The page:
Myths of Greece and Rome Narrated with Special Reference to Literature and Art

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When he returned, none questioned how he had performed the appointed task, but all sighed with relief to think that the prophecy could never be accomplished. The child, however, was not dead, as all supposed. A shepherd in quest of a stray lamb had heard his cries, delivered him from his painful position, and carried him to Polybus, King of Corinth, who, lacking an heir of his own, gladly adopted the little stranger. The Queen of Corinth and her handmaidens hastened with tender concern to [281] bathe the swollen ankles, and called the babe Œdipus (swollen-footed).

Years passed by. The young prince grew up in total ignorance of the unfortunate circumstances under which he had made his first appearance at court, until one day at a banquet one of his companions, heated by drink, began to quarrel with him, and taunted him about his origin, declaring that those whom he had been accustomed to call parents were in no way related to him.

“A drunken rev’ler at a feast proclaim’d
That I was only the supposed son
Of Corinth’s king.”
Sophocles (Francklin’s tr.).
Œdipus consults the oracle.

These words, coupled with a few meaning glances hastily exchanged by the guests, excited Œdipus’ suspicions, and made him question the queen, who, afraid lest he might do himself an injury in the first moment of his despair if the truth were revealed to him, had recourse to prevarication, and quieted him by the assurance that he was her beloved son.

Something in her manner, however, left a lingering doubt in Œdipus’ mind, and made him resolve to consult the oracle of Delphi, whose words he knew would reveal the exact truth. He therefore went to this shrine; but, as usual, the oracle answered somewhat ambiguously, and merely warned him that fate had decreed he should kill his father, marry his mother, and cause great woes to his native city.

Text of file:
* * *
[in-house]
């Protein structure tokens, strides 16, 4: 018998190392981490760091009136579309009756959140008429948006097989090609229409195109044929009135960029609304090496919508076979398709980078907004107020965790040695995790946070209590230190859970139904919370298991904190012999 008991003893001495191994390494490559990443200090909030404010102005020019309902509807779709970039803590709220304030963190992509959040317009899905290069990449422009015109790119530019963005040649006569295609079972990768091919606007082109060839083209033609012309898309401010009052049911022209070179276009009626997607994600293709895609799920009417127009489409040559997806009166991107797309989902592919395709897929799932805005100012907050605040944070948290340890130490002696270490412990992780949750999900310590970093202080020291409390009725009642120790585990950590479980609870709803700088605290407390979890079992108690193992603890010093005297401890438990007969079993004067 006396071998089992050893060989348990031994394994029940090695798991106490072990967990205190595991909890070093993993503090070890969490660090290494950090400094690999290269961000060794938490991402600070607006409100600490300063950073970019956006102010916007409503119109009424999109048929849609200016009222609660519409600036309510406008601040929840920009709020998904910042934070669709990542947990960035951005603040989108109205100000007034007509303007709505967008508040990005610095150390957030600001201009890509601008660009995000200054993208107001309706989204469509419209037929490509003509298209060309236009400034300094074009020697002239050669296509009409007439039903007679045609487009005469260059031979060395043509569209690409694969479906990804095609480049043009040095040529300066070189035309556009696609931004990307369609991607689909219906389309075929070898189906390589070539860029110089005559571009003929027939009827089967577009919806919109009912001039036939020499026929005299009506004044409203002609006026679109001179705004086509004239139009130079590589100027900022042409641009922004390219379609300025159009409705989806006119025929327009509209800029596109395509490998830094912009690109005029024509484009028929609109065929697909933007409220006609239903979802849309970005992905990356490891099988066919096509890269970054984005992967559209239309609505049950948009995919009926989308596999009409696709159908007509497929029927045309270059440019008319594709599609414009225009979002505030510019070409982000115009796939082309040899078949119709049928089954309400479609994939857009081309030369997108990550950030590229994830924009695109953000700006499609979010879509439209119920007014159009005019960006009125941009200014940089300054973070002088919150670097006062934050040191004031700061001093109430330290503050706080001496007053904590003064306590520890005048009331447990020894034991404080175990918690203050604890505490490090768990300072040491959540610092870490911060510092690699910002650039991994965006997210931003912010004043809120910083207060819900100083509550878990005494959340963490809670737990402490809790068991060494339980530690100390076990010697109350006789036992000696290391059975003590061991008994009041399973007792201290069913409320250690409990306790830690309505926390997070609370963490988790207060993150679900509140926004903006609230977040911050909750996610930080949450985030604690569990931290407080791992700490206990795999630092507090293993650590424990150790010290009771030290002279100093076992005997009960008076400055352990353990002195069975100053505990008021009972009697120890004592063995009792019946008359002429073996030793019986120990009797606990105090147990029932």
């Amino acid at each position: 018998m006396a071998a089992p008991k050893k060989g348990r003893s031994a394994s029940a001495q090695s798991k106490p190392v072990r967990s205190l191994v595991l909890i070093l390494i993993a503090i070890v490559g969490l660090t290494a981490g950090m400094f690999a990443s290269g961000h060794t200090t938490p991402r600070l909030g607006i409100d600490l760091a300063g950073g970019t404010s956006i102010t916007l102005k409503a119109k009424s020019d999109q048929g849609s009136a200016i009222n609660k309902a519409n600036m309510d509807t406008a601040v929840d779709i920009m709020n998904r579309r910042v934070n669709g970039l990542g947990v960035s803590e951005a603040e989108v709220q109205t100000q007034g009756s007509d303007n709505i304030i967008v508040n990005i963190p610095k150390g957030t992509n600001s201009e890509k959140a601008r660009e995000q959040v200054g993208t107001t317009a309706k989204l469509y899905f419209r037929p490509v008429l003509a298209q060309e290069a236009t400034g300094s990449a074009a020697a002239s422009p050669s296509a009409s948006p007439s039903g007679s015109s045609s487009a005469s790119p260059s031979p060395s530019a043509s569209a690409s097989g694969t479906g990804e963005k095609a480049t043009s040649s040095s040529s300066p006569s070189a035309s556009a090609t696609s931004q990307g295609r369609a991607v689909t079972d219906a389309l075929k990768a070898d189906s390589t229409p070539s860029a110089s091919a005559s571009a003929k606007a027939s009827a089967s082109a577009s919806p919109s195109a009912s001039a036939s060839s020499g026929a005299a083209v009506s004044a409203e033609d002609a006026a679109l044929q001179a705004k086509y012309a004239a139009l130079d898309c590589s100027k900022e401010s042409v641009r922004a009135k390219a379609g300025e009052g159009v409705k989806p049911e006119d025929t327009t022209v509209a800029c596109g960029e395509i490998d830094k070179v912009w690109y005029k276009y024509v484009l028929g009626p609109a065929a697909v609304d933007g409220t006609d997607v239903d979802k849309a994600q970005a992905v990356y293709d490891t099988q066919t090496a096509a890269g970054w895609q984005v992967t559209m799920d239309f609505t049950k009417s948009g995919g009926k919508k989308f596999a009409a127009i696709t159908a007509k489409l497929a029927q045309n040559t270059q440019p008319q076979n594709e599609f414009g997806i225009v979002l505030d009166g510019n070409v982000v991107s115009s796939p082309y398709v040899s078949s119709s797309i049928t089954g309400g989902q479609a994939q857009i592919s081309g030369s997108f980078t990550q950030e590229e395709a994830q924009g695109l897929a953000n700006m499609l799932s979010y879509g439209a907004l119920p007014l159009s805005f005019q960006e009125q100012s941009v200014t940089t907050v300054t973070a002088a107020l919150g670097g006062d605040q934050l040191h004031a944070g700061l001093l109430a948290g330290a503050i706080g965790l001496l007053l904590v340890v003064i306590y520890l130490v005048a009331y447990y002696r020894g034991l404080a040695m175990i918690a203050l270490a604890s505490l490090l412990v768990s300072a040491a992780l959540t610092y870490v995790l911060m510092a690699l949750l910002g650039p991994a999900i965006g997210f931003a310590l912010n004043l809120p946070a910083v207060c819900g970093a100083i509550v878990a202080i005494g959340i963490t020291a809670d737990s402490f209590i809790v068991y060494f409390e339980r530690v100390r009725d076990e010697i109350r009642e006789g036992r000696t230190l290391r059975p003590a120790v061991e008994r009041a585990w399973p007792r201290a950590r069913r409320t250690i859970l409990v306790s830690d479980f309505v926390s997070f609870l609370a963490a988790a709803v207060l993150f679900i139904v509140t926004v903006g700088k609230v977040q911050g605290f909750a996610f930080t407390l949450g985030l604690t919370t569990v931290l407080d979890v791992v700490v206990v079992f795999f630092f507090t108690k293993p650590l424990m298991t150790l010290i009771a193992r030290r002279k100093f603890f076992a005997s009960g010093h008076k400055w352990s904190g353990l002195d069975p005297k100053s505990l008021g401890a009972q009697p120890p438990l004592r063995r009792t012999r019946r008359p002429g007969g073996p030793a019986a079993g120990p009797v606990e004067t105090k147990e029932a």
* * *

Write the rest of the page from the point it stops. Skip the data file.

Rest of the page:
“I felt
A secret anguish, and unknown to them
Sought out the Pythian oracle; in vain;
Touching my parents, nothing could I learn;
But dreadful were the mis’ries it denounc’d
Against me; ’twas my fate, Apollo said,
To wed my mother, to produce a race
Accursed and abhorr’d; and last, to slay
My father.”
Sophocles (Francklin’s tr.).
Œdipus leaves Corinth.

[282] What! kill Polybus, who had ever been such an indulgent father, and marry the queen, whom he revered as his mother! Never! Rather than perpetrate these awful crimes, and bring destruction upon the people of Corinth, whom he loved, he would wander away over the face of the earth, and never see city or parents again.

“Lest I should e’er fulfill the dire prediction,
Instant I fled from Corinth, by the stars
Guiding my hapless journey.”
Sophocles (Francklin’s tr.).

But his heart was filled with intense bitterness, and as he journeyed he did not cease to curse the fate which drove him away from home. After some time, he came to three crossroads; and while he stood there, deliberating which direction to take, a chariot, wherein an aged man was seated, came rapidly toward him.